Translational Endocrinology & Metabolism: Metabolic Surgery

A comprehensive review on the impact of metabolic surgery on the treatment of severe endocrine diseases.

June, 2012, Guest Editors:
Francesco Rubino, MD
David E. Cummings, MD

Target Audience

This continuing medical education activity should be of substantial interest to endocrinologists, surgeons, and other physicians and allied healthcare providers treating metabolic surgery patients.

Learning Objectives

Upon completion of this educational activity, learners will be able to:

  • Identify the ethical and practical issues involved in developing a high-quality evidence base for diabetes/metabolic surgery.
  • Select and prioritize patients for diabetes/metabolic surgery.
  • Summarize the variability in clinical response of diabetes- and obesity-related comorbid conditions to diabetes/metabolic surgery.
  • Explain the complex nature of and necessity for personalized approaches to pharmacologic treatment of type 2 diabetes mellitus.
  • Assess the benefits and risks associated with the use of pharmacologic therapy for type 2 diabetes mellitus.
  • Assess the effectiveness of diabetes therapy on the basis of clinical outcomes, rather than relying solely on surrogate measurements such as hemoglobin A1c and glucose profiles.
  • Rank effectiveness of bariatric procedures in inducing remission of type 2 diabetes mellitus.
  • Compare metabolic surgery with medical management for the treatment of type 2 diabetes mellitus.
  • Define the mechanisms by which various bariatric procedures result in intended outcomes.
  • Analyze evidence for the existence of weight loss-independent anti-diabetes mechanisms mediating improved glucose homeostasis and remission of type 2 diabetes mellitus after bariatric/metabolic surgery.
  • Become familiar with some of the candidate hormonal and metabolic mechanisms to explain the weight loss-independent anti-diabetes effects of metabolic surgery. .
  • Evaluate use of metabolic surgery to treat type 2 diabetes mellitus in patients with a body mass index less than 35 kg/m2.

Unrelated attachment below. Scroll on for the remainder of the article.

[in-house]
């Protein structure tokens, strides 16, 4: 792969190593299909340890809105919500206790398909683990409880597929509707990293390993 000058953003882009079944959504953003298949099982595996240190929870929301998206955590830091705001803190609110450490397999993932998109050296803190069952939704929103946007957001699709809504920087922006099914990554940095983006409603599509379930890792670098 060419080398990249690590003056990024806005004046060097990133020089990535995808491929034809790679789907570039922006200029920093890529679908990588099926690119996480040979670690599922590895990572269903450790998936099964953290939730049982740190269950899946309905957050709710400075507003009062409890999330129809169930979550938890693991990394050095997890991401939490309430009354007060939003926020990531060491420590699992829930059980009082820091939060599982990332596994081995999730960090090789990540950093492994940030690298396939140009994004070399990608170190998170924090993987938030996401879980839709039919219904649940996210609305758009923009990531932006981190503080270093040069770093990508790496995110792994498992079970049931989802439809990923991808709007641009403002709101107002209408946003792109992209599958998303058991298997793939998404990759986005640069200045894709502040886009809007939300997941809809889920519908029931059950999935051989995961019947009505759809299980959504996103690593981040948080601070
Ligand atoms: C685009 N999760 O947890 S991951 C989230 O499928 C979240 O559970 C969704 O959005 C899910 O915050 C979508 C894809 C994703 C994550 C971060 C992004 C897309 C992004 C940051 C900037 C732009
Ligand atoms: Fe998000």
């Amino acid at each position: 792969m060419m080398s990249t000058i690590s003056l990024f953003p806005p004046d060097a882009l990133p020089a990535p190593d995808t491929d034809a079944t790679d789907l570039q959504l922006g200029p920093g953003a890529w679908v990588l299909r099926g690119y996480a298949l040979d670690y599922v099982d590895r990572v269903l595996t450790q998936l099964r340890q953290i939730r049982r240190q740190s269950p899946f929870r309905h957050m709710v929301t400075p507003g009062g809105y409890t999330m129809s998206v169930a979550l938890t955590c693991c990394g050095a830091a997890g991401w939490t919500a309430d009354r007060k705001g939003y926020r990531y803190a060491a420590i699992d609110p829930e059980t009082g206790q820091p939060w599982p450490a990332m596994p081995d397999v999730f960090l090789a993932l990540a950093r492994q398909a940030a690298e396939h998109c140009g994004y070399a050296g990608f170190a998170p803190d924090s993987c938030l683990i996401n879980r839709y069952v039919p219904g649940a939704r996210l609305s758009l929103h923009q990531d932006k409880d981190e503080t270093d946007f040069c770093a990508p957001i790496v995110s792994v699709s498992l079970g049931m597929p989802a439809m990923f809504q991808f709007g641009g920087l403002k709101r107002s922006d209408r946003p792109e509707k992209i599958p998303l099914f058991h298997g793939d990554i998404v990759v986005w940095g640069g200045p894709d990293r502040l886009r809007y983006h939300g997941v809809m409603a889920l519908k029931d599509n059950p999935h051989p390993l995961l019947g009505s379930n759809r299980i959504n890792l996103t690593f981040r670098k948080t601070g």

Additional Information

Target Audience: 
Clinical researcher
Scientific researcher
Nurse/Nurse practitioner
Physician assistant
Allied health professional
Competency Area: 
Patient Care and Procedural Skills
Medical Knowledge
Topic Area: 
General Endocrinology
Level of Outcomes: 
Level 1 (Participation)
Level 2 (Satisfaction)
Level 3A (Learning: Declarative Knowledge (Knows))
Level 3B (Learning: Procedural Knowledge (Knows How))
Level 4 (Learning: Competence (Shows How))
Activity summary
Available credit: 
  • 8.00 AMA PRA Category 1 Credits
  • 8.00 CME Certificate of Participation
Course opens: 
Course expires: 


As a provider of continuing medical education (CME) accredited by the Accreditation Council for Continuing Medical Education, The Endocrine Society has a policy of ensuring that the content and quality of this educational activity are balanced, independent, objective, and scientifically rigorous. The scientific content of this activity was developed under the supervision of Editor-in-Chief, Dr. Paul Robertson, and Guest Editors, Dr. David E. Cummings and Dr. Francesco Rubino.



The faculty, committee members, and staff who are in position to control the content of this activity are required to disclose to The Endocrine Society and to learners any relevant financial relationship(s) of the individual or spouse/partner that have occurred within the last 12 months with any commercial interest(s) whose products or services are related to the CME content. Financial relationships are defined by remuneration in any amount from the commercial interest(s) in the form of grants; research support; consulting fees; salary; ownership interest (e.g., stocks, stock options, or ownership interest excluding diversified mutual funds); honoraria or other payments for participation in speakers' bureaus, advisory boards, or boards of directors; or other financial benefits. The intent of this disclosure is not to prevent CME planners with relevant financial relationships from planning or delivery of content, but rather to provide learners with information that allows them to make their own judgments of whether these financial relationships may have influenced the educational activity with regard to exposition or conclusion.